Lisbon-Streetscape. Photography: Sammy Arnold
Photography: Sammy Arnold

At first glance, Lisbon, with its 270 days of sunshine a year, laid-back Latin approach to timekeeping and a lifestyle based around the sea, doesn’t have much in common with its northern European counterpart. But, thanks to an influx of young creatives attracted by the city’s affordable rents, thriving café and bar culture and an increasingly bohemian lifestyle, many commentators are beginning to brand Lisbon as ‘the new Berlin’.

Lisbon has long been a picturesque and affordable city but it’s only in the last seven years that it’s started to move away from its conservative roots and deliver a more Berlin-style vibe. This change is one of the few positive elements to result from the country’s on-going financial crisis: as job opportunities plummeted after 2008, many of the country’s young graduates found they had no option but to try their own thing.

Lisbon's public transport network is both cheap and efficient, covering trams, buses and a metro system. A 24 hour pass costs €5, but some central areas – Alfama, Baixa and Bairro Alto – are pedestrian only.
Lisbon’s public transport network is both cheap and efficient, covering trams, buses and a metro system. A 24 hour pass costs €5, but some central areas – Alfama, Baixa and Bairro Alto – are pedestrian only. Photography: Pom2

A vibrant entrepreneurial culture has emerged with everything from small design ateliers to new bars, restaurants and shops opening in the city. The Portuguese government has also introduced tax incentives to attract foreign entrepreneurs, and according to Lloyd Hughes, head of communication at London-based property specialists Athena Advisor: ‘The startup scene in the city is explosive.’

‘Especially over the last 12 months, we’ve seen a wave of ambitious young people who are part of the startup scene coming to Lisbon,’ says Hughes.

Like Berlin, Lisbon’s entrepreneurial spirit has been facilitated by a surplus of empty buildings – some beautiful, others just run down – that are available at low prices. Young creative types tend to cluster in one of three areas.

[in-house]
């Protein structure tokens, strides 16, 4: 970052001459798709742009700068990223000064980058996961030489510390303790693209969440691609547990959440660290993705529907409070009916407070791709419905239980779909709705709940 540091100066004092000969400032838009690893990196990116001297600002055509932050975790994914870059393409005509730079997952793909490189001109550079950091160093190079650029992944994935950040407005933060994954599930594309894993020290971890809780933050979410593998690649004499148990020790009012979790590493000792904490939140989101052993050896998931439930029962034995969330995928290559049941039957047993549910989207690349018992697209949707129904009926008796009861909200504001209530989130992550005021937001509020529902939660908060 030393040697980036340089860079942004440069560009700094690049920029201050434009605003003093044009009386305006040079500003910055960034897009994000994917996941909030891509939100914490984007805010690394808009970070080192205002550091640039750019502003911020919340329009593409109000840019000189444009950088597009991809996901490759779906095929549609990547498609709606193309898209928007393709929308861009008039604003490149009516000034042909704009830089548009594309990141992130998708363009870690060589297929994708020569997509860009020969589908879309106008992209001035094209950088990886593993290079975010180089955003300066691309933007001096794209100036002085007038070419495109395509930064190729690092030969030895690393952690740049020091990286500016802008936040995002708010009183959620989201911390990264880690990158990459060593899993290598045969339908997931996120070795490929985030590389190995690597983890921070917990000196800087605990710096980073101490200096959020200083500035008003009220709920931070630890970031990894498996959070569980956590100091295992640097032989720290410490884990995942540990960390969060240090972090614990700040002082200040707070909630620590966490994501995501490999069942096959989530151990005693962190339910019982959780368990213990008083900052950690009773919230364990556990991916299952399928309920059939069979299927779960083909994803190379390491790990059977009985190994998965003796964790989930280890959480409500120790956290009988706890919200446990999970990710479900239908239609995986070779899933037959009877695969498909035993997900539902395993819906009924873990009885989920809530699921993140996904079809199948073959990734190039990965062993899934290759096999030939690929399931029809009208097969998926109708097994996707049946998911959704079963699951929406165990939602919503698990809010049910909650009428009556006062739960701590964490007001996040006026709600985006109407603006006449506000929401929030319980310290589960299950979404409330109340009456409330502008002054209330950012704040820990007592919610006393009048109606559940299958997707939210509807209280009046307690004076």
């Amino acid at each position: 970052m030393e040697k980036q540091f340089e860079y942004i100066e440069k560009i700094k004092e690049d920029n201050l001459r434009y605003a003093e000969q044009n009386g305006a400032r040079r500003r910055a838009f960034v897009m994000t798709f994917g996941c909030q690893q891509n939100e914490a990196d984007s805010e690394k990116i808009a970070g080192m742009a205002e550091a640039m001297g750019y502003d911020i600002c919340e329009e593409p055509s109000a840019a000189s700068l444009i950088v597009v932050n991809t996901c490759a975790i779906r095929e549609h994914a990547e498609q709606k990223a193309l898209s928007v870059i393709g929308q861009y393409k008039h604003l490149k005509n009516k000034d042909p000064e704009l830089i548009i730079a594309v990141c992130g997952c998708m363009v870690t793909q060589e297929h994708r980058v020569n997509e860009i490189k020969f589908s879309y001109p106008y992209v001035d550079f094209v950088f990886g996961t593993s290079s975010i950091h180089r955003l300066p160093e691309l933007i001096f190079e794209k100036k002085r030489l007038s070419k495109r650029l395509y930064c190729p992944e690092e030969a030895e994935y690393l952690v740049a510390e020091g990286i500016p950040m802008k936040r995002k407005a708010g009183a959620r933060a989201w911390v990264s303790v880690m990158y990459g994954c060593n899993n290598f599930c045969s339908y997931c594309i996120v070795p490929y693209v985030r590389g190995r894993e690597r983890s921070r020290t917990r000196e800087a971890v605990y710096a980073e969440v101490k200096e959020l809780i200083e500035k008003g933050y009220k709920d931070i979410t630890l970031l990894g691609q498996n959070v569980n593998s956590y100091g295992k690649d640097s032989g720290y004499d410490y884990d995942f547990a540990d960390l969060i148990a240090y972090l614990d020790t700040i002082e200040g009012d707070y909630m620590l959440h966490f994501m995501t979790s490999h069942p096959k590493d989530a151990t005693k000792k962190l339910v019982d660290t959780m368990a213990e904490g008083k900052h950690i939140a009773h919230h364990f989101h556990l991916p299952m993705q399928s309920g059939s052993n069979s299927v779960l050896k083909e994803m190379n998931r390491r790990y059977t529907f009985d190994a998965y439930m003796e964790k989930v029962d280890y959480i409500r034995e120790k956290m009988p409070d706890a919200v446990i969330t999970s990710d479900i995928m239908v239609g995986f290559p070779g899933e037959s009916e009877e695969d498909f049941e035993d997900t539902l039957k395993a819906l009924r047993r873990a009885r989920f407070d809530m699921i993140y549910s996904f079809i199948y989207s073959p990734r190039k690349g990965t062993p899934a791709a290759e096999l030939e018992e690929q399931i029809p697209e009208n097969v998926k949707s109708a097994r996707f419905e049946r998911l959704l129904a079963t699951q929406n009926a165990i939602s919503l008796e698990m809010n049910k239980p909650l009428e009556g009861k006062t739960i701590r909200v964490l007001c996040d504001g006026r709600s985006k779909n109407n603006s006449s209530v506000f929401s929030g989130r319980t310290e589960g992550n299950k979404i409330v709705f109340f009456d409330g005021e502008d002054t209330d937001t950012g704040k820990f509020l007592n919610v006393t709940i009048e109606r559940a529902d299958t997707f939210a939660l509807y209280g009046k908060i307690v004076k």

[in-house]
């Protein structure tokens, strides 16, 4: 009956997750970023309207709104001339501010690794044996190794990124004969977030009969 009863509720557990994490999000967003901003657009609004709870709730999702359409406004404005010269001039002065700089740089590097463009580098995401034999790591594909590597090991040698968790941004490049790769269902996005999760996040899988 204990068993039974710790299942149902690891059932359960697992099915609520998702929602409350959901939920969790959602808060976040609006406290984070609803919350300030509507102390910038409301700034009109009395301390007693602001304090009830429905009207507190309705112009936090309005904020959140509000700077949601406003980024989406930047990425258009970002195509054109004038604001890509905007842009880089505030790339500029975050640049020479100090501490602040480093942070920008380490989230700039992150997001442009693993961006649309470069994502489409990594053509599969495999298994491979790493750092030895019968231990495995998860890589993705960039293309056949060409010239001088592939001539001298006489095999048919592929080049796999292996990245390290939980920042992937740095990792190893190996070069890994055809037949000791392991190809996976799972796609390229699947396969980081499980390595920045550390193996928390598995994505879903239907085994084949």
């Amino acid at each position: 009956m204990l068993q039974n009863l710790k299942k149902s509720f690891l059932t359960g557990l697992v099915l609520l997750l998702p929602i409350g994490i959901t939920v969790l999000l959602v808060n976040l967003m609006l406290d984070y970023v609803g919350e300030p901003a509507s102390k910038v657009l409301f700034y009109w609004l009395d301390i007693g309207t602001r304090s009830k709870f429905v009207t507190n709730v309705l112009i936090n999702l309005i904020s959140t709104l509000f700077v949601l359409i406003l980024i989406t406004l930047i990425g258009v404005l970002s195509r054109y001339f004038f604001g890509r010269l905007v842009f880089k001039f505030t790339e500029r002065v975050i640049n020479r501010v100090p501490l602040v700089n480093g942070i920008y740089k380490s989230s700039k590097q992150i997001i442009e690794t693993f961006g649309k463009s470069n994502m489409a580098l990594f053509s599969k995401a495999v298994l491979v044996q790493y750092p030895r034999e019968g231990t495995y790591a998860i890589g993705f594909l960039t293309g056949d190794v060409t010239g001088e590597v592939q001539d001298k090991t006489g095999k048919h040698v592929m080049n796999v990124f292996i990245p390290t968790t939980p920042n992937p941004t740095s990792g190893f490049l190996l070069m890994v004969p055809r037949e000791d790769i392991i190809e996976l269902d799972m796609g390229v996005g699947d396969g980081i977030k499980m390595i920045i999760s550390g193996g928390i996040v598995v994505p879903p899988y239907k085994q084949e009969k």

In the centre of Lisbon, it’s the Santos area and particularly two streets: Rua Poço dos Negros and Rua Boa Vista. A formerly run-down district, Santos been reborn in part thanks to Rés do Chão, a not-for profit organisation that works to revitalise abandoned ground floor spaces. The organisation has leased a number of formerly abandoned stores to young fashion designers, product designers, architects, graphic designers and others.

For those who don’t need a whole atelier, co-working space Oficina Colectiva has recently opened on Poço dos Negros. Designers can take a desk and access a shared retail space for €170/month.

Other co-working spaces are cropping up around the city, taking over disused retail spaces. Pictured is Oficina Colectiva, which recently opened on Poço dos Negros in Santos.
Co-working space Oficina Colectiva

Some 15 minutes further west of the centre is Alcántara. Spread along the river, it was once a dockside suburb but today its empty warehouses are being used by musicians, film makers, advertising agencies and web developers who are reinventing the area, Berlin-style, as a creative hub.

Among the largest is LX Factory, home to studios, bars, restaurants, galleries and stores. A desk in a co-working space here costs from €150/month. Also in Alcántara is Village Underground Lisboa with offices, a bar and a gallery all housed in shipping containers, where a co-working desk similarly costs €150/month.

The LX Factory in Alcántara

To the east of the city in Xabregas and Braço de Prata, the landscape is more industrial but here, too, you’ll find studios, galleries and art venues. Fabrica Braço de Prata is typical. Formerly an abandoned factory, it was taken over as an artistic squat before being legalised some three years ago. Today it’s one of the city’s hippest music and art venues.

It’s very possible to find an affordable apartment in Lisbon. According to Hughes, Lisbon prices are still ‘extremely low’. To buy here costs around €2,000/metre compared to London’s €25,000/metre averages and Hughes says young buyers are favouring central Lisbon districts like Chiado, Alfama and Mouraria.

Village Underground Lisboa. Photography: André Nogueira
Village Underground Lisboa is a co-working and events space made from shipping containers and repurposed double-decker buses. It is one of the city’s newest culture hubs – it opened in May 2014 and is close to LX Factory – and is the sister venue of the Shoreditch club. Photography: André Nogueira

Rental prices are also affordable. In Xabregas and Braço de Prata you can pay as little as €150 per month for a two bed apartment. In the centre of Lisbon and Alcántara a large room in a shared apartment will cost around €250 to €300 and a one bed apartment from €350 upwards.

Some of Lisbon’s traditional kiosks – many of which closed in the last few decades or fell into disrepair – are currently being restored, giving fresh energy to the city’s public squares. Photography: Catarina Portas

There’s more to life than work and in Lisbon it’s affordable to have fun, too. An espresso is 65 cents, you can buy a small beer for €1 and spend less than €5 on a steak and chips lunch. Day and evening, the bars, restaurants and cafes across the city are buzzing and however you look at it, Berlin, it seems, has some serious competition for the title of Europe’s coolest city.



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